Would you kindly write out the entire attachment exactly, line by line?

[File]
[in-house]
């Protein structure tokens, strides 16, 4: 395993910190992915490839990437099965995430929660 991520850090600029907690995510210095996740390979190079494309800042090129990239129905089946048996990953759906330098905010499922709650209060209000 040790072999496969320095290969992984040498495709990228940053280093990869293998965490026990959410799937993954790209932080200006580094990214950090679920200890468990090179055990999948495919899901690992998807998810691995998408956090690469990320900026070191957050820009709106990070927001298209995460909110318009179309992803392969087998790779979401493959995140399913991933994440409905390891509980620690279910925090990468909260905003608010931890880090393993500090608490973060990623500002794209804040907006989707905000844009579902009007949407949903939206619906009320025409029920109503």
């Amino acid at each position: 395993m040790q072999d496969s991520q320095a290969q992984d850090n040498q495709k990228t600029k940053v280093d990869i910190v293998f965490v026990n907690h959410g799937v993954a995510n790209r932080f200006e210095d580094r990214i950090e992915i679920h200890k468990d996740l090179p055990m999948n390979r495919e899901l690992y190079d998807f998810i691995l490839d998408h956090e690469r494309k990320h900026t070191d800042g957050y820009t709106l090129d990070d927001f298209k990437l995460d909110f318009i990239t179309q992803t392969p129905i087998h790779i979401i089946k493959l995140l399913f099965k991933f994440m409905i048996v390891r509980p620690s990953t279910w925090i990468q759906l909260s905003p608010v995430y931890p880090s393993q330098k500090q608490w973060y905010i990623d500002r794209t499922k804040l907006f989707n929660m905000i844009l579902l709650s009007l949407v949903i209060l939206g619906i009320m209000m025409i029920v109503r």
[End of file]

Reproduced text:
[in-house]
């Protein structure tokens, strides 16, 4: 395993910190992915490839990437099965995430929660 991520850090600029907690995510210095996740390979190079494309800042090129990239129905089946048996990953759906330098905010499922709650209060209000 040790072999496969320095290969992984040498495709990228940053280093990869293998965490026990959410799937993954790209932080200006580094990214950090679920200890468990090179055990999948495919899901690992998807998810691995998408956090690469990320900026070191957050820009709106990070927001298209995460909110318009179309992803392969087998790779979401493959995140399913991933994440409905390891509980620690279910925090990468909260905003608010931890880090393993500090608490973060990623500002794209804040907006989707905000844009579902009007949407949903939206619906009320025409029920109503």
């Amino acid at each position: 395993m040790q072999d496969s991520q320095a290969q992984d850090n040498q495709k990228t600029k940053v280093d990869i910190v293998f965490v026990n907690h959410g799937v993954a995510n790209r932080f200006e210095d580094r990214i950090e992915i679920h200890k468990d996740l090179p055990m999948n390979r495919e899901l690992y190079d998807f998810i691995l490839d998408h956090e690469r494309k990320h900026t070191d800042g957050y820009t709106l090129d990070d927001f298209k990437l995460d909110f318009i990239t179309q992803t392969p129905i087998h790779i979401i089946k493959l995140l399913f099965k991933f994440m409905i048996v390891r509980p620690s990953t279910w925090i990468q759906l909260s905003p608010v995430y931890p880090s393993q330098k500090q608490w973060y905010i990623d500002r794209t499922k804040l907006f989707n929660m905000i844009l579902l709650s009007l949407v949903i209060l939206g619906i009320m209000m025409i029920v109503r």